Things start to get colorful with groups, which are pre-defined filters: you define a view of up to three columns with filter criteria, using any metadata including custom fields defined on a work class as well as standard fields like due date and priority. This creates a new group in the task list, which is assigned a unique color, showing those tasks that meet the filtering criteria. Those that don’t meet the filter criteria are still in the black and grey “Unfiltered” list. Presumably, items can appear in more than one group if they meet the criteria, so the counts of the items in each group may be more than the overall count; only those that do not meet any of the groups’ criteria remain in the Unfiltered list.
Once you define groups, the Task Drive becomes equally colorful: the ring is now in sectors by color, with concentric rings indicating the metadata filtering/drilldowns for each group. We looked at an example that had four groups defined: High Priority Claims, Client On-Boarding, Other Claims, and New Coverage Branch, appearing as orange, red, green and purple (actually more like lavender). Each group’s list could be collapsed into a single title bar showing only the group name and item count, or expanded to show all items within it. Hovering over the green ring segment showed us that that corresponded to Other Claims, and had 6 cases and tasks. Clicking on the purple segment drilled into the New Coverage Branch group directly, then hovering over segments of the now-purple ring showed us the breakdown of items by task name.
The graph displays in the upper left of the portal actually contain live controls as well: the center one is a date control that cycles between today, days, weeks and months for filtering the other content in this navigation header including the Task Drive. Checking the “show complete” control to the right of the Task Drive also makes the Complete graph at the top left interactive.
After the briefing with a live demo, I played around with the online demo version; one interesting feature (bug?) is that on my touch-screen Lenovo Yoga Windows 8 laptop, I could only get the ring to respond to the touch screen, not to the mouse control, although everything else worked fine with either.
The ring – sorry, Task Drive – is an extremely clever and beautiful piece of UI. However, I’m concerned about its usability by more traditional users, since it may not be as intuitive as the designers hope. Having the ability to pre-define groups for users (which is planned for the paid versions) will help sort out some of the confusion for users, but many may ignore the ring as if it were a graphical element, and just scroll through the lists in the groups rather than using the metadata filtering. BP3 reported that they had had very good reception of this as a filtering control, but their test group is likely skewed towards mobile users and the inherent selection bias; if they expect this to be used on the desktop as well, or by more traditional remote workers whose paper clipboard is replaced with a tablet, then they need to understand the learning curve behind that control.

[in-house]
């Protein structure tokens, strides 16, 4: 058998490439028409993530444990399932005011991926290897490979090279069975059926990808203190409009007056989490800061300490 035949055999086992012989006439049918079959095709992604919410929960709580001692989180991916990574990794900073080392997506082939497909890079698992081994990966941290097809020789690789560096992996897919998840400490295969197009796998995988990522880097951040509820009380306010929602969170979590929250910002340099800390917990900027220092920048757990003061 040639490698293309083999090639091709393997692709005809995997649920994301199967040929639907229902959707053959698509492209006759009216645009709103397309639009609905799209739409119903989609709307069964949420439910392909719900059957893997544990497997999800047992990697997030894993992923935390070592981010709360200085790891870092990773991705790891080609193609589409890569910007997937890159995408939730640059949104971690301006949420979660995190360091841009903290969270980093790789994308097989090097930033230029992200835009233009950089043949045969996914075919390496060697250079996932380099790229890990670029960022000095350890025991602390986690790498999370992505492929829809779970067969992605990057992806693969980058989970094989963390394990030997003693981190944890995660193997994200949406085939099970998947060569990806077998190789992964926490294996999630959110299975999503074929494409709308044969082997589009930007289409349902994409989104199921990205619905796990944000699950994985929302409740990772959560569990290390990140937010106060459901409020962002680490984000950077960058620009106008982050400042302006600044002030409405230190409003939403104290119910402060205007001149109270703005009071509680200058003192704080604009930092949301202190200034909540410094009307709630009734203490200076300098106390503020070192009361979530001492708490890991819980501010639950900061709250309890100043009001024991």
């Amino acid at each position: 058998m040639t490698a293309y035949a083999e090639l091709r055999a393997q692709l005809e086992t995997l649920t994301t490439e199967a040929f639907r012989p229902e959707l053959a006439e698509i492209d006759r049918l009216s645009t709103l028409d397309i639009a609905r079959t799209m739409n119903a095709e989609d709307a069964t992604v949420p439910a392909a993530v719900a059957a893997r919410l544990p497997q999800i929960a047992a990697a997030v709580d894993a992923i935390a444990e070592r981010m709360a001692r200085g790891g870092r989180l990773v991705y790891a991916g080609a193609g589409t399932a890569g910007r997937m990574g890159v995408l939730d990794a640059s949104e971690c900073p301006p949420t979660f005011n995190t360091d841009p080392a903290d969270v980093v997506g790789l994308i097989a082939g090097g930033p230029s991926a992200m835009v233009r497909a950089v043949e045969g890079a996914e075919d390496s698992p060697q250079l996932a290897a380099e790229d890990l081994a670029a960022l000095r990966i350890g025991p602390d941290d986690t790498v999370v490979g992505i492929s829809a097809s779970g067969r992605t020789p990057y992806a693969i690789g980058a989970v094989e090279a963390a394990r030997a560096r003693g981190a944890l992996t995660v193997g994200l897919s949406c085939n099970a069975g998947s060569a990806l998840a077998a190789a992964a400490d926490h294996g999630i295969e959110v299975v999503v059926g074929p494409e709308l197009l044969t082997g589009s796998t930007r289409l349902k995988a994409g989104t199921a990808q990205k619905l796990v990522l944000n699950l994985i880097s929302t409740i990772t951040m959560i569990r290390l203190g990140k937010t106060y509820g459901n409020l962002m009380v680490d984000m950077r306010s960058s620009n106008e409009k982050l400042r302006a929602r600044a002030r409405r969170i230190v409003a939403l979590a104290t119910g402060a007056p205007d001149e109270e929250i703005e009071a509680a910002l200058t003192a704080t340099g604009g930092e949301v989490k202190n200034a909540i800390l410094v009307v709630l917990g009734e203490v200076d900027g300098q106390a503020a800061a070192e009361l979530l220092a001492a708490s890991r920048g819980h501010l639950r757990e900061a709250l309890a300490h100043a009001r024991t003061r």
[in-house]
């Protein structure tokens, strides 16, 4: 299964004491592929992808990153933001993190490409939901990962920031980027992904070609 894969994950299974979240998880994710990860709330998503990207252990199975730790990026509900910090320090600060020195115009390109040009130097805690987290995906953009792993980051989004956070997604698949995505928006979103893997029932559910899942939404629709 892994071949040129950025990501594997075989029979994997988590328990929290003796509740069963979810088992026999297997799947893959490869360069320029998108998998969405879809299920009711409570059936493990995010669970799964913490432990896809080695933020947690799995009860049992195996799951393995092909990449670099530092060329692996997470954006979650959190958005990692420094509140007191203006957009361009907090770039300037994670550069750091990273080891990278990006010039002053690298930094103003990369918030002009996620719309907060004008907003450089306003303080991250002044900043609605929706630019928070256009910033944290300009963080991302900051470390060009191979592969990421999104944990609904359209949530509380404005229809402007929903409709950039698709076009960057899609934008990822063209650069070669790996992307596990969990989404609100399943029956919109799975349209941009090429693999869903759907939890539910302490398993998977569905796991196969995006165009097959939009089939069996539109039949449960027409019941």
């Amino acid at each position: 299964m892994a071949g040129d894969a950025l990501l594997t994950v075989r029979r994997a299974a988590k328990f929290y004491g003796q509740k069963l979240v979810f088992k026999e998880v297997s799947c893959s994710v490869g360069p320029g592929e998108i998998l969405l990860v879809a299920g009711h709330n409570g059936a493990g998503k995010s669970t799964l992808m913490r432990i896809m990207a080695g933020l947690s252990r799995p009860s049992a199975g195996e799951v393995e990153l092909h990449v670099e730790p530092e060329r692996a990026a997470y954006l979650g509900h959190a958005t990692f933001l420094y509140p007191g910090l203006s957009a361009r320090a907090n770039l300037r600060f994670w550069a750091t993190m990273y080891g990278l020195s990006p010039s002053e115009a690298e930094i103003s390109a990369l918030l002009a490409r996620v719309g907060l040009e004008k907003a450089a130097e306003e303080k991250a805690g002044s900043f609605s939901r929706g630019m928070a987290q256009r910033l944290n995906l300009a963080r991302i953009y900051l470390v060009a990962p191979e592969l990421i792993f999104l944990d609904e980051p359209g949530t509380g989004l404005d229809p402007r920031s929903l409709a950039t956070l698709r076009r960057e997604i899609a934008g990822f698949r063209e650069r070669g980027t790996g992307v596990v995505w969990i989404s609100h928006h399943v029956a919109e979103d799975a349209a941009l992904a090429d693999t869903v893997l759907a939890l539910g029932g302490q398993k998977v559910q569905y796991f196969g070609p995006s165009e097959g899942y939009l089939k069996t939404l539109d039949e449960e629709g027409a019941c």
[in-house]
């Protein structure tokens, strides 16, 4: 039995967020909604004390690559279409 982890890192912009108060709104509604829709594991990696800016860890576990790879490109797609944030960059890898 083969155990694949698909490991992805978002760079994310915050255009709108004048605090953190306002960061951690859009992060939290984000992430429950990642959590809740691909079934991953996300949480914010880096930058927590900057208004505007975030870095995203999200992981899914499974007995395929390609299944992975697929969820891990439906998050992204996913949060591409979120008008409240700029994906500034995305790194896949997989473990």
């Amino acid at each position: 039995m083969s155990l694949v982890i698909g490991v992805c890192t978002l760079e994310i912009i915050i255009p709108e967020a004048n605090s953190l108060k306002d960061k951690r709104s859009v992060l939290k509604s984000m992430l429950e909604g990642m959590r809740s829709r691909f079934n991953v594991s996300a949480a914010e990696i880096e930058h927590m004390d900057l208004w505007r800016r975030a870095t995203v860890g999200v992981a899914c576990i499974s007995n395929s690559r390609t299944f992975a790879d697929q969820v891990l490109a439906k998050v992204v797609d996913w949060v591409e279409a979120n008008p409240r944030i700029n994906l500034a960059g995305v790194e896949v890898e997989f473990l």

Brazos Portal supports IBM BPM 8.0.1 and forward. It does not yet expose the new case management features in the 8.5 release, but that will probably show up in a future release. They have a fairly ambitious list of potential future features, and will likely develop these according to demand, so if you try out Brazos Portal and find something missing, be sure to give your feedback to BP3.
Brazos Portal is available in both free and paid versions, with the free version having launched last week. The free version has no active support, but BP3 will likely help out if they can in order to spur adoption, and would probably be happy to sell you some services to get you up and running. The premium version will include standard support and SLAs, plus features for pre-defined/shared user groups, custom branding and API incorporation; the enterprise version will include a support agreement customized to the organization, plus custom integration and cross-platform federation to allow multiple BPM servers to be integrated into a single portal.